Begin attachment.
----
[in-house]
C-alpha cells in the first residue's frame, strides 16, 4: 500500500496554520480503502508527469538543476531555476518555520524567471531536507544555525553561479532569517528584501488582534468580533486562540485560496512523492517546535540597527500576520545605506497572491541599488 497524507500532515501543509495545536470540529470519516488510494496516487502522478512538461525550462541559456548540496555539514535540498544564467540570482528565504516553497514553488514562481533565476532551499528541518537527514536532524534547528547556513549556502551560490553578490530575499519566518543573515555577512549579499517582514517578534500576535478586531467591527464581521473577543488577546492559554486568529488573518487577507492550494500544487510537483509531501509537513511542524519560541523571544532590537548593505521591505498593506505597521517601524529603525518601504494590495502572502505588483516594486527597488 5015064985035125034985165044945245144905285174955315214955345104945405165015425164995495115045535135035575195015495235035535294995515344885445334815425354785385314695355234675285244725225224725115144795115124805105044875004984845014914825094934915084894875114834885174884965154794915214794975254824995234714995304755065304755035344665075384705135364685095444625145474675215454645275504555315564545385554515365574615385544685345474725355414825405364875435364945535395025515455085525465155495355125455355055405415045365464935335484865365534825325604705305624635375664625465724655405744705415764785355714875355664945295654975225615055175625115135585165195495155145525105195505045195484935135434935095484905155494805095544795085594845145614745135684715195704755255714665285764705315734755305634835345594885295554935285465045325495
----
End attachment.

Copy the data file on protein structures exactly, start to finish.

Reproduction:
[in-house]
C-alpha cells in the first residue's frame, strides 16, 4: 500500500496554520480503502508527469538543476531555476518555520524567471531536507544555525553561479532569517528584501488582534468580533486562540485560496512523492517546535540597527500576520545605506497572491541599488 497524507500532515501543509495545536470540529470519516488510494496516487502522478512538461525550462541559456548540496555539514535540498544564467540570482528565504516553497514553488514562481533565476532551499528541518537527514536532524534547528547556513549556502551560490553578490530575499519566518543573515555577512549579499517582514517578534500576535478586531467591527464581521473577543488577546492559554486568529488573518487577507492550494500544487510537483509531501509537513511542524519560541523571544532590537548593505521591505498593506505597521517601524529603525518601504494590495502572502505588483516594486527597488 5015064985035125034985165044945245144905285174955315214955345104945405165015425164995495115045535135035575195015495235035535294995515344885445334815425354785385314695355234675285244725225224725115144795115124805105044875004984845014914825094934915084894875114834885174884965154794915214794975254824995234714995304755065304755035344665075384705135364685095444625145474675215454645275504555315564545385554515365574615385544685345474725355414825405364875435364945535395025515455085525465155495355125455355055405415045365464935335484865365534825325604705305624635375664625465724655405744705415764785355714875355664945295654975225615055175625115135585165195495155145525105195505045195484935135434935095484905155494805095544795085594845145614745135684715195704755255714665285764705315734755305634835345594885295554935285465045325495